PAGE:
Navigation Links
Will coral reefs disappear?
Date:2/21/2010

This is the title of an upcoming symposium at the American Association for the Advancement of Science (AAAS) annual conference in San Diego, California. And it's a topic that should not be taken lightly.

NSERC-funded researcher Dr. Simon Donner, an assistant professor in the department of geography at the University of British Columbia, will be talking about the vulnerability of coral reefs to climate change due to higher ocean temperatures.

Dr. Donner studies coral bleaching. Corals get most of their energy from microscopic algae that live in their tissue. These algae are colourful and are what gives corals their vivid hue. When environmental factors go out of the range that corals are used to (such as warming water), the symbiosis between the coral and the algae breaks down and corals effectively expel the algae and turn white. The coral is then deprived of its source of energy, and dies.

Dr. Donner studies the frequency of coral bleaching events, their consequences and the link to unusually warm oceans. He says that mass coral bleaching events were thought to be extremely rare as far back as 30 years ago.

At the AAAS conference he will be talking about the predicted occurrence of bleaching events under different climate scenarios and, according to

Dr. Donner, it doesn't look good.

"Even if we froze emissions today, the planet still has some warming left in it. That's enough to make bleaching dangerously frequent in reefs worldwide," he says.

Given the hundreds of millions of people living in the tropics who depend on coral reefs for food, income, tourism and shoreline protection, the loss of reefs is a serious issue.

"Obviously, there's an aesthetic concern because people see Finding Nemo and they're worried about what's going to happen to the world's coral reefs, but the key thing is that there are hundreds of millions of people who depend on them for their livelihood," says Dr. Donner.

However, the outlook isn't completely bleak. Dr. Donner says that no one is predicting that coral reefs will go extinct; they will continue to survive, but only in certain habitats, such as shaded areas. The reality is a general loss of coral cover and a breakdown of the physical structure of reefs.

In order to see what the future of reefs might be, Dr. Donner is pursuing fieldwork in the central equatorial Pacific, because the islands and reefs in that area are affected by repeated El Nino events. Because of this, they've experienced higher year-to-year temperature variability than other areas on the planet. Dr. Donner is studying the corals in these areas to understand how the reefs are biologically different, and how that has allowed them to persist through warm water events that would kill coral in other areas of the planet.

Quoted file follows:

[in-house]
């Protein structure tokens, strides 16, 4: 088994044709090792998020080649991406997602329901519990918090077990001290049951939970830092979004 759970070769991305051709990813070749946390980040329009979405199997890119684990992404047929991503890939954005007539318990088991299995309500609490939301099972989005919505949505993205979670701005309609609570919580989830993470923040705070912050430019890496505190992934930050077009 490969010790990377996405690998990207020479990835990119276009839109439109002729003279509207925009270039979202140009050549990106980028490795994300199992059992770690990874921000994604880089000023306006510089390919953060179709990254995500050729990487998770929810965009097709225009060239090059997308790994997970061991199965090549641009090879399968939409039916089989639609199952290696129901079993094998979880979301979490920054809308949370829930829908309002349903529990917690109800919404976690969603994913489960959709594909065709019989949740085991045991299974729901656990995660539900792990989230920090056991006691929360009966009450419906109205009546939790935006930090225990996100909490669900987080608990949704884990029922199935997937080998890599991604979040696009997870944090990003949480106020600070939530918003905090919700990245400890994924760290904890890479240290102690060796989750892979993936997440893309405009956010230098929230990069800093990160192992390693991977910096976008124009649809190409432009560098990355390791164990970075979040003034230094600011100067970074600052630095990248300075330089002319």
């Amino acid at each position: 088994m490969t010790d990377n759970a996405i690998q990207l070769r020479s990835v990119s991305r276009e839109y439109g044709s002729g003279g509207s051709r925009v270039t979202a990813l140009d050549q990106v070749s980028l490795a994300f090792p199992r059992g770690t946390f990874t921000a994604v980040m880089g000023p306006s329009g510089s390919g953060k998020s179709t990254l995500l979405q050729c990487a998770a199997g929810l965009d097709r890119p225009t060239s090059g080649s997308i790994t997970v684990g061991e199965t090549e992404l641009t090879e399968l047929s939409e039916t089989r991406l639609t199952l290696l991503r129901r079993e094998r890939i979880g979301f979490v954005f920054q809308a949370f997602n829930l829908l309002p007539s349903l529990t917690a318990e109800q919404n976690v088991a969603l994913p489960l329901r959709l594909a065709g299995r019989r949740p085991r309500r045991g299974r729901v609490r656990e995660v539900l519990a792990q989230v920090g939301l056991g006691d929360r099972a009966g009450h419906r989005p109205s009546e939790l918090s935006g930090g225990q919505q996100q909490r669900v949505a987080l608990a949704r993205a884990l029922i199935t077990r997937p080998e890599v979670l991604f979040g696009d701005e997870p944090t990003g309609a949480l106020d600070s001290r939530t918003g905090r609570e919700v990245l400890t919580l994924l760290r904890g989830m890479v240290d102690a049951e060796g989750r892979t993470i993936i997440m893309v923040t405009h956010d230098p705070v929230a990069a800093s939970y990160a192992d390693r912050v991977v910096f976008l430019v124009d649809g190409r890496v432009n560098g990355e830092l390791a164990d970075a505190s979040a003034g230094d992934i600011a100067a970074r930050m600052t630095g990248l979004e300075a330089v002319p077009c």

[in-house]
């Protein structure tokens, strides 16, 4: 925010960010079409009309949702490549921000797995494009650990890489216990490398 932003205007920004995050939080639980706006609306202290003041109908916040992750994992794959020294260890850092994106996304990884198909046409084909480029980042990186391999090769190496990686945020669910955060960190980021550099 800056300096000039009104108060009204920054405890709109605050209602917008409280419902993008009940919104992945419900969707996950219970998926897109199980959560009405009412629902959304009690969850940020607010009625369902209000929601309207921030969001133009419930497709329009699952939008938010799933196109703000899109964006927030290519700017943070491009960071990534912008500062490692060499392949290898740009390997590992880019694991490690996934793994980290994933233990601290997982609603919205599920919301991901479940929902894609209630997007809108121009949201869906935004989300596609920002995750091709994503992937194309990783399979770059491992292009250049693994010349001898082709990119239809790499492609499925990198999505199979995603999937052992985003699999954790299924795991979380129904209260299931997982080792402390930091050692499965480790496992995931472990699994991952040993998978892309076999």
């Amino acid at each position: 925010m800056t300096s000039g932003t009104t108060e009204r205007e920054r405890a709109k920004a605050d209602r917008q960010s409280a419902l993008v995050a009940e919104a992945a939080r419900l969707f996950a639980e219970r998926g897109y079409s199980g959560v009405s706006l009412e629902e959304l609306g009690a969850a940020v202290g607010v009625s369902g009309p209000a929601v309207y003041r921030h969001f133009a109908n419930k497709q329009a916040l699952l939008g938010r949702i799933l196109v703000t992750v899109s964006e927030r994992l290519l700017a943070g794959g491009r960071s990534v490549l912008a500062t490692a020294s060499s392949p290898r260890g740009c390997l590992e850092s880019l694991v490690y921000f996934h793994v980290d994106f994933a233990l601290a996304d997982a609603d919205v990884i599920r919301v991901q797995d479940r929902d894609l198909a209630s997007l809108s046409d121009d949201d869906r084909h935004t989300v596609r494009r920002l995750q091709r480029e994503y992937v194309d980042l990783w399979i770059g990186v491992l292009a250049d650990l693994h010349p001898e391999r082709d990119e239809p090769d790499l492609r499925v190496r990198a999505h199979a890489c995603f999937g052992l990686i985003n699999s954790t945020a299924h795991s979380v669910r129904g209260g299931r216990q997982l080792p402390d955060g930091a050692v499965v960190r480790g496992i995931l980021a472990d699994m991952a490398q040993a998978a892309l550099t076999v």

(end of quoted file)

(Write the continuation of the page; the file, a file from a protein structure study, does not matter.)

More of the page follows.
"It's a natural model for the future," he says.


'/>"/>

Contact: Simon Donner
simon.donner@geog.ubc.ca
604-561-7284
Natural Sciences and Engineering Research Council
Source:Eurekalert

Related biology news :

1. Coral can recover from climate change damage
2. Discovery of the Jekyll-and-Hyde factors in coral bleaching
3. Sponges recycle carbon to give life to coral reefs
4. The white stuff: Marine lab team seeks to understand coral bleaching
5. What are coral reef services worth? $130,000 to $1.2 million per hectare, per year: experts
6. What are coral reef services worth? $130,000 to $1.2 million / ht / yr: Experts
7. Coral bleaching increases chances of coral disease
8. Scripps-led study shows ocean health plays vital role in coral reef recovery
9. Coralline algae in the Mediterranean lost their tropical element between 5 and 7 million years ago
10. Nursery programs for corals receive TLC from NOAA this Independence Day
11. Corals stay close to home
Post Your Comments:
*Name:
*Comment:
*Email:
(Date:5/16/2016)... 16, 2016   EyeLock LLC , a market ... opening of an IoT Center of Excellence in ... the development of embedded iris biometric applications. ... convenience and security with unmatched biometric accuracy, making it ... from DNA. EyeLock,s platform uses video technology to deliver ...
(Date:4/28/2016)... First quarter 2016:   , Revenues amounted ... quarter of 2015 The gross margin was 49% (27) ... the operating margin was 40% (-13) Earnings per share ... operations was SEK 249.9 M (21.2) , Outlook   ... M. The operating margin for 2016 is estimated to ...
(Date:4/15/2016)... , April 15, 2016 ... the,  "Global Gait Biometrics Market 2016-2020,"  report to ... http://photos.prnewswire.com/prnh/20160330/349511LOGO ) , ,The global gait biometrics ... of 13.98% during the period 2016-2020. ... angles, which can be used to compute factors ...
Breaking Biology News(10 mins):
(Date:6/23/2016)... Prostate Cancer Foundation (PCF) is pleased to announce 24 new Young ... cancer. Members of the Class of 2016 were selected from a pool of ... More About the Class of 2016 PCF Young Investigators ... ... ...
(Date:6/23/2016)... ... June 23, 2016 , ... STACS DNA Inc., the ... at the Arkansas State Crime Laboratory, has joined STACS DNA as a Field Application ... team,” said Jocelyn Tremblay, President and COO of STACS DNA. “In further expanding our ...
(Date:6/23/2016)... LONDON , June 23, 2016 ... & Hematology Review, 2016;12(1):22-8 http://doi.org/10.17925/OHR.2016.12.01.22 ... Review , the peer-reviewed journal from touchONCOLOGY, ... the escalating cost of cancer care is placing ... a result of expensive biologic therapies. With the ...
(Date:6/23/2016)... ... June 23, 2016 , ... ... of intelligent tools designed, tuned and optimized exclusively for Okuma CNC machining centers ... The result of a collaboration among several companies with expertise in toolholding, cutting ...
Breaking Biology Technology: